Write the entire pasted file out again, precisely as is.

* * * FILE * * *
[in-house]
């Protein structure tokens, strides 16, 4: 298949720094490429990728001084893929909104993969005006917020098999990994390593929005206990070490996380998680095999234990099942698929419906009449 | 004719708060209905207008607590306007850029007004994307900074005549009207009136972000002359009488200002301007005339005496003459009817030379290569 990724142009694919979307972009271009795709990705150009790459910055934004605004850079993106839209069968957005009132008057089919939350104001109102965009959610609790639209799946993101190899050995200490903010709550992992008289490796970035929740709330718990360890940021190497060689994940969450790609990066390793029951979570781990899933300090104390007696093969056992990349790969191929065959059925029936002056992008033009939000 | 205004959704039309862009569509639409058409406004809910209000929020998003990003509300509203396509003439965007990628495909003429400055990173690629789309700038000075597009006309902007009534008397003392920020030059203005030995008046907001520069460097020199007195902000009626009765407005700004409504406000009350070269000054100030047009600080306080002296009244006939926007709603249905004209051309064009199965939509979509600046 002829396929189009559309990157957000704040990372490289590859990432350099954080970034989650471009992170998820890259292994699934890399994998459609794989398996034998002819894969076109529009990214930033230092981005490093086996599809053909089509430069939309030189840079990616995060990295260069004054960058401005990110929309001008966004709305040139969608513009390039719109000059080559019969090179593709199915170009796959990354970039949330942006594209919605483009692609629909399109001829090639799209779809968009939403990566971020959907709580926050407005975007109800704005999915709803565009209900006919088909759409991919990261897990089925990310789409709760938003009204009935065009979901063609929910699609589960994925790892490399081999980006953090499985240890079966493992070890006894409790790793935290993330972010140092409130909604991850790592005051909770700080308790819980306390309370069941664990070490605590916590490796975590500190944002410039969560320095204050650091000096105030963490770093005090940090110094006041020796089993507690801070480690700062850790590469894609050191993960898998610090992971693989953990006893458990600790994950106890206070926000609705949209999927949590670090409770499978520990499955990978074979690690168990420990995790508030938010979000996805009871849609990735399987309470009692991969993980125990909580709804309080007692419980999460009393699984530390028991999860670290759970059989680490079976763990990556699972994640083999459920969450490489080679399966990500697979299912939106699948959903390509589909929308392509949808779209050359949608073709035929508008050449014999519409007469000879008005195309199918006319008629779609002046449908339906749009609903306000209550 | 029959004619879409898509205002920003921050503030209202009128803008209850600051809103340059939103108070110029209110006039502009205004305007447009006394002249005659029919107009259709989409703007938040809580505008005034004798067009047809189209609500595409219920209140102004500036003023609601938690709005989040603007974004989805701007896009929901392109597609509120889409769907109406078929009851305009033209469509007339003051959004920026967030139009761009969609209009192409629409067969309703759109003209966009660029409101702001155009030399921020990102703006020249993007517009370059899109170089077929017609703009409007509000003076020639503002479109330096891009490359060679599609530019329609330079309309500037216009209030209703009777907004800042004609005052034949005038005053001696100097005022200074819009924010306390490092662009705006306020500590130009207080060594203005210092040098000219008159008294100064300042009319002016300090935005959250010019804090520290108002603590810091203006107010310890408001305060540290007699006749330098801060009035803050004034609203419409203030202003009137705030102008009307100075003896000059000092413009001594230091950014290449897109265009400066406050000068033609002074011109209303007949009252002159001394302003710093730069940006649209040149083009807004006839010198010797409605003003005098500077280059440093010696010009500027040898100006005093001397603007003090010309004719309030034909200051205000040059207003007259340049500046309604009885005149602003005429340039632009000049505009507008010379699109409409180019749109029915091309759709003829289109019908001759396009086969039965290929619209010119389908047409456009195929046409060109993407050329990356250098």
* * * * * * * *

[in-house]
């Protein structure tokens, strides 16, 4: 298949720094490429990728001084893929909104993969005006917020098999990994390593929005206990070490996380998680095999234990099942698929419906009449 | 004719708060209905207008607590306007850029007004994307900074005549009207009136972000002359009488200002301007005339005496003459009817030379290569 990724142009694919979307972009271009795709990705150009790459910055934004605004850079993106839209069968957005009132008057089919939350104001109102965009959610609790639209799946993101190899050995200490903010709550992992008289490796970035929740709330718990360890940021190497060689994940969450790609990066390793029951979570781990899933300090104390007696093969056992990349790969191929065959059925029936002056992008033009939000 | 205004959704039309862009569509639409058409406004809910209000929020998003990003509300509203396509003439965007990628495909003429400055990173690629789309700038000075597009006309902007009534008397003392920020030059203005030995008046907001520069460097020199007195902000009626009765407005700004409504406000009350070269000054100030047009600080306080002296009244006939926007709603249905004209051309064009199965939509979509600046 002829396929189009559309990157957000704040990372490289590859990432350099954080970034989650471009992170998820890259292994699934890399994998459609794989398996034998002819894969076109529009990214930033230092981005490093086996599809053909089509430069939309030189840079990616995060990295260069004054960058401005990110929309001008966004709305040139969608513009390039719109000059080559019969090179593709199915170009796959990354970039949330942006594209919605483009692609629909399109001829090639799209779809968009939403990566971020959907709580926050407005975007109800704005999915709803565009209900006919088909759409991919990261897990089925990310789409709760938003009204009935065009979901063609929910699609589960994925790892490399081999980006953090499985240890079966493992070890006894409790790793935290993330972010140092409130909604991850790592005051909770700080308790819980306390309370069941664990070490605590916590490796975590500190944002410039969560320095204050650091000096105030963490770093005090940090110094006041020796089993507690801070480690700062850790590469894609050191993960898998610090992971693989953990006893458990600790994950106890206070926000609705949209999927949590670090409770499978520990499955990978074979690690168990420990995790508030938010979000996805009871849609990735399987309470009692991969993980125990909580709804309080007692419980999460009393699984530390028991999860670290759970059989680490079976763990990556699972994640083999459920969450490489080679399966990500697979299912939106699948959903390509589909929308392509949808779209050359949608073709035929508008050449014999519409007469000879008005195309199918006319008629779609002046449908339906749009609903306000209550 | 029959004619879409898509205002920003921050503030209202009128803008209850600051809103340059939103108070110029209110006039502009205004305007447009006394002249005659029919107009259709989409703007938040809580505008005034004798067009047809189209609500595409219920209140102004500036003023609601938690709005989040603007974004989805701007896009929901392109597609509120889409769907109406078929009851305009033209469509007339003051959004920026967030139009761009969609209009192409629409067969309703759109003209966009660029409101702001155009030399921020990102703006020249993007517009370059899109170089077929017609703009409007509000003076020639503002479109330096891009490359060679599609530019329609330079309309500037216009209030209703009777907004800042004609005052034949005038005053001696100097005022200074819009924010306390490092662009705006306020500590130009207080060594203005210092040098000219008159008294100064300042009319002016300090935005959250010019804090520290108002603590810091203006107010310890408001305060540290007699006749330098801060009035803050004034609203419409203030202003009137705030102008009307100075003896000059000092413009001594230091950014290449897109265009400066406050000068033609002074011109209303007949009252002159001394302003710093730069940006649209040149083009807004006839010198010797409605003003005098500077280059440093010696010009500027040898100006005093001397603007003090010309004719309030034909200051205000040059207003007259340049500046309604009885005149602003005429340039632009000049505009507008010379699109409409180019749109029915091309759709003829289109019908001759396009086969039965290929619209010119389908047409456009195929046409060109993407050329990356250098």